Bert: We picked “Good Vibrations” mostly because of its interesting composition and textural changes within the song. Very much like “Bohemian Rhapsody”, it has unexpected changes and great melodies that translate well to the guitar. But above all: these pieces speak to the imagination.

Most people have heard these songs, and when we play them, there is that recognition aspect. But we give it a ‘CGT’ twist: we strip down to the essentials of the song, without gimmicks, like distortion or layering of many vocal tracks. This way the core of the piece and the musical intention shines through in a different, more simple way.

Paul: One of our early CGT friends is a big Beach Boys fan and she had been suggesting to us since 1991 that we do a Beach Boys cover. It took us 25 years to finally take a closer look at it. Bert and I listened through many of the Beach Boys’ songs and decided on “Good Vibrations”. Bert worked hard on the arrangement and sent mp3’s and scores to Hideyo and I to learn. It’s not an easy song to play, but it came together fairly quickly once we learned the parts.

I got the idea for the CGT’s “Dig A Pony” after hearing a recording of an Argentinean musician friend of mine Alejandro Miniaci doing a great cover of this tune. Alejandro’s version reminded me of how cool the opening guitar riffs are and we also liked that it is one of the more obscure Beatles tunes.

mwe3: Americans hardly knew The Shadows, who were probably overlooked at the tail end of America’s 1950's cold war wave of the late 1950s. What’s the CGT connection to Hank Marvin and The Shadows?

Paul: Back in 1992, Robert Fripp suggested that CGT do a cover of "Apache". This was our first introduction to The Shadows. We immediately loved Jerry Lordan’s writing and Hank Marvin’s guitar playing. In 1995 as CGT was getting ready to take the stage at the Royal Albert Hall in London opening for King Crimson, Robert taught the 3 of us the 'Shadowwalk', which significantly enhanced our live version of this great tune. Last year when we were working on our Komorebi album, we were listening to some of the Shadows classics and “Wonderful Land” stood out to us as a winner. After further investigation I found out that “Wonderful Land” was a number 1 hit in the UK in 1961 and stayed at number 1 longer than any other song that year. It’s about time we introduced this song to America!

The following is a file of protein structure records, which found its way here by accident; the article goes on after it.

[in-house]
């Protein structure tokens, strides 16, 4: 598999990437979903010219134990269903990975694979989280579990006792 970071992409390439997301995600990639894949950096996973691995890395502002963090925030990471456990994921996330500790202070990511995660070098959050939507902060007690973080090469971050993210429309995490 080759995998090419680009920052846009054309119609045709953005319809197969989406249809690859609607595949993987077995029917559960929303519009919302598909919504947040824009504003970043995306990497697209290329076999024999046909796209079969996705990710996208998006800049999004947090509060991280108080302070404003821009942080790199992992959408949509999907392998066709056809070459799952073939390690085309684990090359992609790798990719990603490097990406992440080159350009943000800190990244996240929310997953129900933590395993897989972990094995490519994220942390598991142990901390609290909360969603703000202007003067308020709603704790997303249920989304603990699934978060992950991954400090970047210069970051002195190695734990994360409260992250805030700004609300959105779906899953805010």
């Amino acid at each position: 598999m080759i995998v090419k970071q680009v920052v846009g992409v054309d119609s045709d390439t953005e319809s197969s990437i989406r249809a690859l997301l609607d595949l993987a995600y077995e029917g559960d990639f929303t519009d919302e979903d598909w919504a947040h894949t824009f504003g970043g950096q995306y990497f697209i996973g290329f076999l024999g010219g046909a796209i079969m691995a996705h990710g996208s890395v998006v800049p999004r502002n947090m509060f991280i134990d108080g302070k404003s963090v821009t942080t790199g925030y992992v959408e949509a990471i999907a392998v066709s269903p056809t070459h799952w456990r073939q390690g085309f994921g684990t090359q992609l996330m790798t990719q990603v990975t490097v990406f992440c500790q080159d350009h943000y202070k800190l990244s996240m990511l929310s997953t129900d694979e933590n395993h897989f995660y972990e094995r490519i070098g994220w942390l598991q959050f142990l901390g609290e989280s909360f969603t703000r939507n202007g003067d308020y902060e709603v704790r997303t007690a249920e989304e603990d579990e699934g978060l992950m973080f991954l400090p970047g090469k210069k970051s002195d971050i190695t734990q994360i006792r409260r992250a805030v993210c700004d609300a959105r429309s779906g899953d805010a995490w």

mwe3: The title track is brilliant, yet it’s one of the shortest tracks on Komorebi. Did you set out to make a kind theme song? If so, that’s a great theme song. How does the title evoke the cover art and can Hideyo say something about the Japanese characters of the name Komorebi?

Hideyo: The first 4 bars with the intro chords appeared while I was playing my guitar at home. I kept in mind that the piece needs a lot of space in between the notes; I had an image of “the pale sunlight through the green leaves of a tree”. Later when we met as CGT in Atlanta, the piece took shape very quickly in one afternoon session. So, I was very glad since sometime it took forever to finish.

I changed the title to “Komorebi” in Japanese because it much simpler and mysterious.
Ko (__means Tree.
More (___means Leak.
Bi (__means Sunlight.

The piece “Komorebi” is more gentle image of the sunlight on the ground, and many Japanese imagine it in that way. The album title and cover of Komorebi is more strong sunlight through the trees, which stands for all the pieces in the album.

mwe3: You mention how you worked with Tom Griesgraber on making of Komorebi and how Tom did research and experimented with Neumann mics this time. How different was recording Komorebi compared with your last albums? Do you strive to improve your recorded sound with each album? The new album has a uniquely recorded sound.

Bert: As a trio, we grow and change in a dynamic way. We’ve been together for 26 years now, and over the years we’ve enjoyed experimenting and playing with different sounds and technology, relating to the acoustic guitar.

We’ve known Tom for many years; he is an excellent Chapman Stick player, who joined CGT on tour many times. I played many concerts with him as a duo over the past ten years. Two years ago, I released an album with him, called Unnamed Lands.

Tom also runs a recording studio from his home. Since we know each other so well, it was an obvious choice for us to work with him on this new album. He did a lot of research before the recording even started, trying out different microphones and set ups for our specific situation: we wanted it to sound as if we are playing right in from of you, without too many gimmicks, reverb, effects etc. Just us three, the guitars and the music. We needed someone like Tom who would be open to work with this particular situation.